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When feasible, take limited cuts per round.  Always have a single specific thing you are working on for each round.  If a coach is working with you, whatever he is suggesting becomes your "single specific thing".  If BP is live throwing, whether soft toss or throw, ask for a few more seconds between reps so you can regroup and stay focused and purposeful.  Include an occasional round where your only thought is "see it, hit it".  Mix it up.  Break up rounds by working bunts, hit-and-run, oppo, 0-2 count, etc.  Make sure you are getting fundamentally sound instruction so you are confident that your hard work will eventually produce desired results. 


You have the right idea - it is about quality, not quantity (but it still takes LOTS of hard work).  Practicing bad habits just makes you better at being bad.

Last edited by cabbagedad
Originally Posted by GoldenGraham34:

Good, thank you so much!!! When I was hitting off the tee today, I felt a lot more focused when doing what you said.  Also, if I'm having two things I want to work on, should I be practicing one round with one problem and the next round the second problem? Or should I try to focus on both of them at the same time?

Do one thing at a time and do it well...

Originally Posted by GoldenGraham34:

I was just wondering how you can make every swing count, whether it be on a tee or batting practice. At my practice yesterday I could feel myself drifting off on some of my swings, when I know I shouldn't be. What can I do to make every swing purposeful?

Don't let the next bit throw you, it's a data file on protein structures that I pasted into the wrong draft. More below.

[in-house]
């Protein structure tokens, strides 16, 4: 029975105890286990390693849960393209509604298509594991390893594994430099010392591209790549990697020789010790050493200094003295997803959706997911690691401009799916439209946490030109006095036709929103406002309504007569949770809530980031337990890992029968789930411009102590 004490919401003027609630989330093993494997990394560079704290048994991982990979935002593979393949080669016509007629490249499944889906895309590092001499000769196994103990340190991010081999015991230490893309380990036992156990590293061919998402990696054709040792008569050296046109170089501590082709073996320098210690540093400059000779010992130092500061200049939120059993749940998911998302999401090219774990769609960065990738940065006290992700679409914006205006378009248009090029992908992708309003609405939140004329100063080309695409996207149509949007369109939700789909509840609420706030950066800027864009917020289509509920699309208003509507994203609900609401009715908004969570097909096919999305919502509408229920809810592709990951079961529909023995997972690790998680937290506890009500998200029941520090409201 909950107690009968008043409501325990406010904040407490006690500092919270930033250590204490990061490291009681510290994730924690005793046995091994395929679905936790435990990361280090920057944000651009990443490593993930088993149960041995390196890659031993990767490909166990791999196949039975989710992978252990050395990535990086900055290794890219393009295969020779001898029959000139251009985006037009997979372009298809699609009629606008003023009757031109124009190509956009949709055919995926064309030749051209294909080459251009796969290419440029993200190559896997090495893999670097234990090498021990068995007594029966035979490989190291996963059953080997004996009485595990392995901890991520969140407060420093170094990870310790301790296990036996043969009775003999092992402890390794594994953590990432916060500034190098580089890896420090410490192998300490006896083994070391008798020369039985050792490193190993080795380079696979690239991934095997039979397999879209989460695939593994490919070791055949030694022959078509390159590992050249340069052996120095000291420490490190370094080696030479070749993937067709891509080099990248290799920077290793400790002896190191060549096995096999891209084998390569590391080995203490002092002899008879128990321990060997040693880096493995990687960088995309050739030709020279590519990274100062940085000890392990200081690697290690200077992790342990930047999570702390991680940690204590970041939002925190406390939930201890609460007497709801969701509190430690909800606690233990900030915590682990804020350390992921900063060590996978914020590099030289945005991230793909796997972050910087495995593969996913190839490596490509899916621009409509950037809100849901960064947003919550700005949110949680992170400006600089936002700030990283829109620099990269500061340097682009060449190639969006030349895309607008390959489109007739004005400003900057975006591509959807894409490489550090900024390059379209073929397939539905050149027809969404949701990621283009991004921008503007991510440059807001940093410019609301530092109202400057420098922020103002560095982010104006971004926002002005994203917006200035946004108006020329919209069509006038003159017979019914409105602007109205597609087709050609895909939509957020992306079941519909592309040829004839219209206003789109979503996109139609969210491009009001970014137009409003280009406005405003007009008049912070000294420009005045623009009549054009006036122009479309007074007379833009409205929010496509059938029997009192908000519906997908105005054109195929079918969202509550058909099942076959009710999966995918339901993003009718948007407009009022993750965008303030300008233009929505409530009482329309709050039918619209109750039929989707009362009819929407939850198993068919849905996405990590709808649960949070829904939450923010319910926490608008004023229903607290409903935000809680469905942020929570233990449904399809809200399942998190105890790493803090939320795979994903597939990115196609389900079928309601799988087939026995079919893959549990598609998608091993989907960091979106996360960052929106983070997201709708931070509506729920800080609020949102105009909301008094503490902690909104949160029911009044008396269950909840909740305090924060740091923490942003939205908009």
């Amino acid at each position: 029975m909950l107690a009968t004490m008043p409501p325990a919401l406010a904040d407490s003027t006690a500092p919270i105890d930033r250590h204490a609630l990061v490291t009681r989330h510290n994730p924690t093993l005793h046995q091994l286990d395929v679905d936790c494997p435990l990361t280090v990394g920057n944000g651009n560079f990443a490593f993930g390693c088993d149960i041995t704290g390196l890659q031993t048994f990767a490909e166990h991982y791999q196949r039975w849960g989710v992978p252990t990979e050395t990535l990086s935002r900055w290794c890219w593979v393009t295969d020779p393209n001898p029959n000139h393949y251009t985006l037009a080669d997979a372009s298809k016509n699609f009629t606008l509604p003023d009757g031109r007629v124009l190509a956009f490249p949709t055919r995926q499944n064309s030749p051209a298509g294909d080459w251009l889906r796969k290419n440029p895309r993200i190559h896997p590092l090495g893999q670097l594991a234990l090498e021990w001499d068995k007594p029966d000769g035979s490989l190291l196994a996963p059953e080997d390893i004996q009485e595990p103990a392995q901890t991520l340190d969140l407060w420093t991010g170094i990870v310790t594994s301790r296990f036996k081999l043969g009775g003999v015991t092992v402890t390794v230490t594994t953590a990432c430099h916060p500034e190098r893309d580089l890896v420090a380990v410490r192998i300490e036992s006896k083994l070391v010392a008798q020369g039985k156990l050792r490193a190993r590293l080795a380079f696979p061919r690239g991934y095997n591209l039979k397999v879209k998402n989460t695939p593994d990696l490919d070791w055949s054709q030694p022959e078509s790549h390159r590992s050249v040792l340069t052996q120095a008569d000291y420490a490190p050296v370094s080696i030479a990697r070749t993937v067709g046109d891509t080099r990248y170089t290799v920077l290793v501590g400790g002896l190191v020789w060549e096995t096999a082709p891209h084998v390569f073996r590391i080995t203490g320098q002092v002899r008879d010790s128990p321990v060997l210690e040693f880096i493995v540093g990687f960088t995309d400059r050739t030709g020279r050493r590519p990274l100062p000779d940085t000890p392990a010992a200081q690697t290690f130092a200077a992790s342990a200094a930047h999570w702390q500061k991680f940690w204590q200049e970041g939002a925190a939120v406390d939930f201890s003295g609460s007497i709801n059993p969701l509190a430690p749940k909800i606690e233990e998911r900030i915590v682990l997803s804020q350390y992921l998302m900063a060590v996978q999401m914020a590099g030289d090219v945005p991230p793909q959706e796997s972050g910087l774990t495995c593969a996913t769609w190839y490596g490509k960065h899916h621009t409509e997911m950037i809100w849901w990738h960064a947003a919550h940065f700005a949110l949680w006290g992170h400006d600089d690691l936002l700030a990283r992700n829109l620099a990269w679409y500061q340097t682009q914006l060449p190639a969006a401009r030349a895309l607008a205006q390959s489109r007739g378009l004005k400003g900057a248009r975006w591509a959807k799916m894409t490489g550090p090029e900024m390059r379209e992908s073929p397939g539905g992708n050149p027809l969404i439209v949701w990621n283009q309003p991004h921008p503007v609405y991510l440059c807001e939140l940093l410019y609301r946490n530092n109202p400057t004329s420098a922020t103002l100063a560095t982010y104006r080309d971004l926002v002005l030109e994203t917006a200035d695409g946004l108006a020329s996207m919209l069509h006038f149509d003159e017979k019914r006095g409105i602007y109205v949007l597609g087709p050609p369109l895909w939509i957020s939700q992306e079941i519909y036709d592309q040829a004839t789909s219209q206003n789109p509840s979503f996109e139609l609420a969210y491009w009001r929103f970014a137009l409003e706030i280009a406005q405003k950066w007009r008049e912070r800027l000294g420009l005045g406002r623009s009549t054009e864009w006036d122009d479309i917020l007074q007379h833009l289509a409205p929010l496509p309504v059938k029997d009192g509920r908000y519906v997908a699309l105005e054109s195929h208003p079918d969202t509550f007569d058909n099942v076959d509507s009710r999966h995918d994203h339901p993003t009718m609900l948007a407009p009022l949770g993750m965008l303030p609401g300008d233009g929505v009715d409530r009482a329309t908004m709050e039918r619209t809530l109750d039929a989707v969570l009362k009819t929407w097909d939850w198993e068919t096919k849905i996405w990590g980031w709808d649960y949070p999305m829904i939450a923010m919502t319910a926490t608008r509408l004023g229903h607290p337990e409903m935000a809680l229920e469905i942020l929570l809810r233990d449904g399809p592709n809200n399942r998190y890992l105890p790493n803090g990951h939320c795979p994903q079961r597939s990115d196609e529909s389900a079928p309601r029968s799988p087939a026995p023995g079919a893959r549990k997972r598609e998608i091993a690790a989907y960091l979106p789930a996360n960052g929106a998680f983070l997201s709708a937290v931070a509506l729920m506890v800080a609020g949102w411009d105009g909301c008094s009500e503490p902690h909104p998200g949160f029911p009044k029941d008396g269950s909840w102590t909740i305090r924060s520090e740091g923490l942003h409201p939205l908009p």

You're exactly right. Just think about how many swings you can take on a tee and subtly you start making mistakes and creating bag swing mechanics. However if you focus on specific mechanics that you want to improve on, you're much more likely to have positive muscle memory on a tee, rather than just "taking cuts on the tee". 


You can check out this tee and see if it fits what you are thinking about. Depending upon what "drifting off" means to you, here are two different drills that you can do. 


One is called the firm front side drill. 


And the other is called the stay inside the ball drill



You can also check out our Facebook page for more info:



The best advice for learning to hit is - slow down, take your time and take a break after 7 cuts.  Doesn't matter what philosophy, drills, technique......whatever.  If you're rushing through it or not paying attention to what you're doing it will go wrong.


Nobody is putting quarters in a machine where you have a limited amount of time between pitches.  Even in practice during team BP you can slow down.  The faster you work the more likely of mistakes creep in which lead to bad habits.


After about 7 cuts you start to feel the tired in your arms.  So once you get past that 7th swing you end up doing things wrong.  Take a break, get some water, catch your breath, go field some grounders, whatever - then come back and take some more.

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